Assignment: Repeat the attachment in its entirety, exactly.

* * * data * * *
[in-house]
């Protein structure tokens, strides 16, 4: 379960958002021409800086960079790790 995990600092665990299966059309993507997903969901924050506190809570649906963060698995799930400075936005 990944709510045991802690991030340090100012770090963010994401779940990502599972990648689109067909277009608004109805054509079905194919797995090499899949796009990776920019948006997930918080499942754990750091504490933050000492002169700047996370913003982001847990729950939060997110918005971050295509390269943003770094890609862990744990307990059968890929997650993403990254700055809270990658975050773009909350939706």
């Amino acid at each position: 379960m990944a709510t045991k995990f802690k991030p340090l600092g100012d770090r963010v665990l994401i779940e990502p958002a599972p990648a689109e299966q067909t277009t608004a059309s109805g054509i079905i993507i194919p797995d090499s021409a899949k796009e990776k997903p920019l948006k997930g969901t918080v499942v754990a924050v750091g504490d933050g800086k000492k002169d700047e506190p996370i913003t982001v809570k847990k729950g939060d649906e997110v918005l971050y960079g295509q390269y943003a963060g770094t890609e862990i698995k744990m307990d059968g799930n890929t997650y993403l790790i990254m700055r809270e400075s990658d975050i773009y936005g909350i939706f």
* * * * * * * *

[in-house]
């Protein structure tokens, strides 16, 4: 379960958002021409800086960079790790 995990600092665990299966059309993507997903969901924050506190809570649906963060698995799930400075936005 990944709510045991802690991030340090100012770090963010994401779940990502599972990648689109067909277009608004109805054509079905194919797995090499899949796009990776920019948006997930918080499942754990750091504490933050000492002169700047996370913003982001847990729950939060997110918005971050295509390269943003770094890609862990744990307990059968890929997650993403990254700055809270990658975050773009909350939706």
């Amino acid at each position: 379960m990944a709510t045991k995990f802690k991030p340090l600092g100012d770090r963010v665990l994401i779940e990502p958002a599972p990648a689109e299966q067909t277009t608004a059309s109805g054509i079905i993507i194919p797995d090499s021409a899949k796009e990776k997903p920019l948006k997930g969901t918080v499942v754990a924050v750091g504490d933050g800086k000492k002169d700047e506190p996370i913003t982001v809570k847990k729950g939060d649906e997110v918005l971050y960079g295509q390269y943003a963060g770094t890609e862990i698995k744990m307990d059968g799930n890929t997650y993403l790790i990254m700055r809270e400075s990658d975050i773009y936005g909350i939706f």